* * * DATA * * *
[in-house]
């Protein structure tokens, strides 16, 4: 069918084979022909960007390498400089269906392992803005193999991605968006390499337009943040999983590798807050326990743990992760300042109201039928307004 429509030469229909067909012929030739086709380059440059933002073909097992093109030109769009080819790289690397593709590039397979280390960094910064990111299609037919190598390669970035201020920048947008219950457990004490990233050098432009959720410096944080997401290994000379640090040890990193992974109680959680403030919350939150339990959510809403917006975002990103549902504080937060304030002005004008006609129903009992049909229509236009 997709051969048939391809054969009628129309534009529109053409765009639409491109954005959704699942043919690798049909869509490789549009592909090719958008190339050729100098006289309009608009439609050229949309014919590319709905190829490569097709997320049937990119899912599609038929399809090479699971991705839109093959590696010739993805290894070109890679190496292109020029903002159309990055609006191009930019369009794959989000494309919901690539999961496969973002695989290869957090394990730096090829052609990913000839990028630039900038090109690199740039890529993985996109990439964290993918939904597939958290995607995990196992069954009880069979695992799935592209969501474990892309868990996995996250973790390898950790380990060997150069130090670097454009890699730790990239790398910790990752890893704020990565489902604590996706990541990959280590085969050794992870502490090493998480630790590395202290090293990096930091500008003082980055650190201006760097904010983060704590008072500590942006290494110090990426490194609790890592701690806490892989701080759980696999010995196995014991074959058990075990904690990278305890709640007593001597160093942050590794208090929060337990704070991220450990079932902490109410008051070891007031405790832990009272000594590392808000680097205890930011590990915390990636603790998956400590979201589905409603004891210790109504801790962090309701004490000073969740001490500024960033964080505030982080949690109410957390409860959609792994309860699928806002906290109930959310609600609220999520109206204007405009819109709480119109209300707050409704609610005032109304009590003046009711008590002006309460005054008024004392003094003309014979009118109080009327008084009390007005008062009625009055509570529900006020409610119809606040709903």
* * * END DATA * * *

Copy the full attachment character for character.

[in-house]
């Protein structure tokens, strides 16, 4: 069918084979022909960007390498400089269906392992803005193999991605968006390499337009943040999983590798807050326990743990992760300042109201039928307004 429509030469229909067909012929030739086709380059440059933002073909097992093109030109769009080819790289690397593709590039397979280390960094910064990111299609037919190598390669970035201020920048947008219950457990004490990233050098432009959720410096944080997401290994000379640090040890990193992974109680959680403030919350939150339990959510809403917006975002990103549902504080937060304030002005004008006609129903009992049909229509236009 997709051969048939391809054969009628129309534009529109053409765009639409491109954005959704699942043919690798049909869509490789549009592909090719958008190339050729100098006289309009608009439609050229949309014919590319709905190829490569097709997320049937990119899912599609038929399809090479699971991705839109093959590696010739993805290894070109890679190496292109020029903002159309990055609006191009930019369009794959989000494309919901690539999961496969973002695989290869957090394990730096090829052609990913000839990028630039900038090109690199740039890529993985996109990439964290993918939904597939958290995607995990196992069954009880069979695992799935592209969501474990892309868990996995996250973790390898950790380990060997150069130090670097454009890699730790990239790398910790990752890893704020990565489902604590996706990541990959280590085969050794992870502490090493998480630790590395202290090293990096930091500008003082980055650190201006760097904010983060704590008072500590942006290494110090990426490194609790890592701690806490892989701080759980696999010995196995014991074959058990075990904690990278305890709640007593001597160093942050590794208090929060337990704070991220450990079932902490109410008051070891007031405790832990009272000594590392808000680097205890930011590990915390990636603790998956400590979201589905409603004891210790109504801790962090309701004490000073969740001490500024960033964080505030982080949690109410957390409860959609792994309860699928806002906290109930959310609600609220999520109206204007405009819109709480119109209300707050409704609610005032109304009590003046009711008590002006309460005054008024004392003094003309014979009118109080009327008084009390007005008062009625009055509570529900006020409610119809606040709903």